It was a death that shook America. A year later, as the nation mourned the murder of George Floyd at the hands of the police, his family brought a conversation about racial injustice to the White House.
Amid frustration over the lack of police reform, Joe Biden hosted Floyd’s brother, Philonise, their seven-year-old daughter, Gianna, and other family members for a private meeting on Tuesday.
The grim anniversary was an opportunity for the president, whose own family has been racked with grief, to demonstrate an empathy many found lacking in his predecessor, Donald Trump.
Jen Psaki, the White House press secretary, told reporters: “I think a large part of the meeting will be him listening to them and listening to them on what they want the way forward to be.
“I really wanted it to be a private meeting because he has a personal relationship and I wanted to know how they are doing, give them an update on their efforts to convert a bill into law and make sure there is a long-standing responsibility.”
Floyd died on May 25, 2020 when then-Minneapolis police officer Derek Chauvin knelt on his neck for more than nine minutes, despite the 46-year-old African-American repeatedly saying he couldn’t breathe.
The murder, captured on video by a bystander, sparked months of protests over systemic racism and police surveillance. Chauvin was convicted of murder and is awaiting sentencing.
Barack Obama, the first black president of the United States, issued a statement Tuesday in which he acknowledged that hundreds more Americans have died in encounters with the police, but also expressed hope.
“Today, more people in more places see the world more clearly than a year ago.” he said. “It is a tribute to all those who decided that this time it would be different, and that they, in their own way, would help make it different.”
Chuck Schumer, the Democratic Majority Leader in the Senate, noted how the “stomach-churning video” of Floyd’s death spread beyond the United States.
“George Floyd’s name was chanted in Rome, Paris, London, Amsterdam, Berlin and Mexico City,” he said. “As recently as this weekend, the professional footballers of the [English] The Premier League knelt before the match in support of the global movement against racism started by George Floyd.
“This was not just a fight for justice for a man and his family, with whom I had the privilege of meeting, but a fight against discrimination suffered by black men and women at the hands of state power, not only here in America, but all over the world. “
But introspection and reckoning in business, culture, and society have yet to be matched by legislative action. Biden campaigned on the promise of tackling four centuries of racial oppression, but has run into the routine of partisan politicking in Congress.
He had set a deadline Tuesday for George Floyd’s Police Justice Act, which contains reforms such as a ban on strangulation, to become law. It was approved by the House of Representatives in March, but is failing in the Senate, where Republicans object to a provision ending qualified immunity, which protects officers from legal action by victims and families for alleged rights violations. civilians.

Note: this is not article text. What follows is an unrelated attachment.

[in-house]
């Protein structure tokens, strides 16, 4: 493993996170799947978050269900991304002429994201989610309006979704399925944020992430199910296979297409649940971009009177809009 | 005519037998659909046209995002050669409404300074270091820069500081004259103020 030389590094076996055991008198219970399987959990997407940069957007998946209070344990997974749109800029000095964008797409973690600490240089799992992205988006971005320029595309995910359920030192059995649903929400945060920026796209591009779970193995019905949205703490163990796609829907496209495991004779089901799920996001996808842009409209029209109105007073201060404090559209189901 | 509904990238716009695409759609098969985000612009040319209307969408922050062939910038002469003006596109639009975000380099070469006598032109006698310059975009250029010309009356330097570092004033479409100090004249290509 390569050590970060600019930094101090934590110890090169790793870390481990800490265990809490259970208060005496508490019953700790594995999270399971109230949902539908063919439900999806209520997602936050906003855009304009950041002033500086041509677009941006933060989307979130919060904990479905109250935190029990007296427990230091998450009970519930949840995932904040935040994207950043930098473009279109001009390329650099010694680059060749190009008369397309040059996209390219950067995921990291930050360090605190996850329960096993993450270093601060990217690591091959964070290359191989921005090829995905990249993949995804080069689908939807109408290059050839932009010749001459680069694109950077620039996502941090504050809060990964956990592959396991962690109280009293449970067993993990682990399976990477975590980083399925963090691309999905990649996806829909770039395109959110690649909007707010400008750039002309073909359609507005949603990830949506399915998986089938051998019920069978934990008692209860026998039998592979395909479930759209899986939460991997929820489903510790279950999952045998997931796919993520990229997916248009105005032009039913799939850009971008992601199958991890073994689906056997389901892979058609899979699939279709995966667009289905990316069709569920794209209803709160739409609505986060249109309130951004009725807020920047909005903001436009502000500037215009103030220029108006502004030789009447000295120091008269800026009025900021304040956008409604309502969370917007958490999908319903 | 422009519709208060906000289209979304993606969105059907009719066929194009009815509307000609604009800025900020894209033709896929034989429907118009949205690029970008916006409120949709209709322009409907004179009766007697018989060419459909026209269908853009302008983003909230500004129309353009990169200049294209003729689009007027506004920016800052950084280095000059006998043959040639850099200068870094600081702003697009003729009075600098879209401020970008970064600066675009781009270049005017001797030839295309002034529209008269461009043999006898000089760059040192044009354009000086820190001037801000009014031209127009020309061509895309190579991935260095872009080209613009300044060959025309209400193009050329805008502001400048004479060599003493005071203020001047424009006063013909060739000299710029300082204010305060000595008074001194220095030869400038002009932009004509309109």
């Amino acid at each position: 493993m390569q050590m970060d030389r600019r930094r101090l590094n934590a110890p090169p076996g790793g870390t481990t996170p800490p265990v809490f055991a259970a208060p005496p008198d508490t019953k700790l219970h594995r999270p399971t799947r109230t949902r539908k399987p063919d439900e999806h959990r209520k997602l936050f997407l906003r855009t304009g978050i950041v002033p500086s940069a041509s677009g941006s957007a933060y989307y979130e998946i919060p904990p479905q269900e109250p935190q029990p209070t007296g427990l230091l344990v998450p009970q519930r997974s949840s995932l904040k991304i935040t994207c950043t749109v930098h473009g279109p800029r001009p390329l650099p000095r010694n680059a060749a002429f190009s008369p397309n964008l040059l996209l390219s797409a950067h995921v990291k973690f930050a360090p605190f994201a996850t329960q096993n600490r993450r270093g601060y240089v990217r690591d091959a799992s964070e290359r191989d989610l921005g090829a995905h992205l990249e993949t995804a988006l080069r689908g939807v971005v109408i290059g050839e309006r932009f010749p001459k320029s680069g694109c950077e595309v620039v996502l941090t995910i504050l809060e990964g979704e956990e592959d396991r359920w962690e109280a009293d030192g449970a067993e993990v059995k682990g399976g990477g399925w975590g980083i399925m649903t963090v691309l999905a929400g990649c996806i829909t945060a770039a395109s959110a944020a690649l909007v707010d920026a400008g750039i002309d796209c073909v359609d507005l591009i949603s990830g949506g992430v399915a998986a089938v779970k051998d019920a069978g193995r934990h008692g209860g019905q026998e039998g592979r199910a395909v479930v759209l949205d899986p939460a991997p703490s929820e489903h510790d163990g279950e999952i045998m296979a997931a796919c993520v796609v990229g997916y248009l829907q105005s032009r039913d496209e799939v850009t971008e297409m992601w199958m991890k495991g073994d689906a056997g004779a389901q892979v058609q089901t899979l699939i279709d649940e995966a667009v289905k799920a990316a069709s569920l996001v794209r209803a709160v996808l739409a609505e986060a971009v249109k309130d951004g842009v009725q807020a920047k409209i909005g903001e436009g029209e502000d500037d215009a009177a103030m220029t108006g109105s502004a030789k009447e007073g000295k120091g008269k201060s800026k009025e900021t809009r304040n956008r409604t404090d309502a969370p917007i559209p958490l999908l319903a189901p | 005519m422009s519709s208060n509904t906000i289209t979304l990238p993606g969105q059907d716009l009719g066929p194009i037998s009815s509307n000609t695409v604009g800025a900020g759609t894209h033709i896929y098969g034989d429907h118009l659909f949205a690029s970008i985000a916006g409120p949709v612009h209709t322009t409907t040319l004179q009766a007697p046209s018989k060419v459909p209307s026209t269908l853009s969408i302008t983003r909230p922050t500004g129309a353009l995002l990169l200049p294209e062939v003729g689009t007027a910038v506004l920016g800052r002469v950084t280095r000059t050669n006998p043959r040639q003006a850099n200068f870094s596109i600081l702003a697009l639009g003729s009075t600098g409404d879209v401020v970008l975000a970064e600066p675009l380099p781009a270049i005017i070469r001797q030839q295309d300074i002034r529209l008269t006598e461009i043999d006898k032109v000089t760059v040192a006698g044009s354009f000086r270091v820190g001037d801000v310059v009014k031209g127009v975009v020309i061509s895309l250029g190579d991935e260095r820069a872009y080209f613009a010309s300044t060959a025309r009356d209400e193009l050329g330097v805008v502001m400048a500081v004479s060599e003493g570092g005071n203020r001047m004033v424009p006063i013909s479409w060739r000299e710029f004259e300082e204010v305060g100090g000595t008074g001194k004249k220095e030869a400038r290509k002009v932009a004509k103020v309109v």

Family members, including Philonise, Gianna and her mother, Roxie Washington, visited the Capitol on Tuesday morning. On one photo opportunity, Philonise Floyd said: “Today is the day that he enraged the world. We all said enough is enough … We need meaningful legislation … We need it on Biden’s desk. We have to fix this. “
He leaned over to Gianna and asked, “Your dad is going to do what?”
She replied, “Change the world.”
Nancy Pelosi, Speaker of the Democratic House, said: “People from all over the world flooded the streets for days and weeks, millions of people. Gianna said, ‘My dad will change the world.’ And in fact, that change is happening. “
Karen Bass, Democrat and House Chief Negotiator, added: “Twelve months ago, the world witnessed the horrific torture and murder of George Floyd. We commemorate that day today by reflecting on everything that has happened, not just in our nation but in the world, regarding an issue that African Americans have struggled against, and fought for change, for generations.
“Within 30 days of George Floyd’s murder, we passed the George Floyd Police Justice Act at the request of his daughter, who said she hoped her father would never be forgotten. And it absolutely won’t. “
Bass renewed his pledge to engage with the Republicans.
“We are going to put this bill on President Biden’s desk,” he said. “The important thing is that … it is a substantive piece of legislation, and that is much more important than a specific date. We will work until we get the job done. It will be approved in a bipartisan manner. “
Some observers have suggested that Biden should use his intimidation pulpit to further pressure Congress. The anniversary came as a warning that patience might run out.
In an interview on SiriusXM radio, attorney for the Ben Crump family said: “What we hope to do in all those meetings is keep saying, ‘Let’s not lose this moment.’ It has been 57 years since we had significant police reform and now is our time to finally pass federal legislation in force.
“The whole world is watching to see if America will act and not only speak well when it comes to George Floyd’s legacy and if he has meaningful police reform.”
Legislation has been applied in all 50 states and the District of Columbia to increase police accountability or oversight; 24 states have enacted new laws.
Floyd was honored across the United States on Tuesday. In Minneapolis, a foundation created in his memory hosted an evening of music and food in a park near the downtown courtroom, where Chauvin was tried. Nine minutes of silence were observed. Later, the mourners gathered for a candlelight vigil.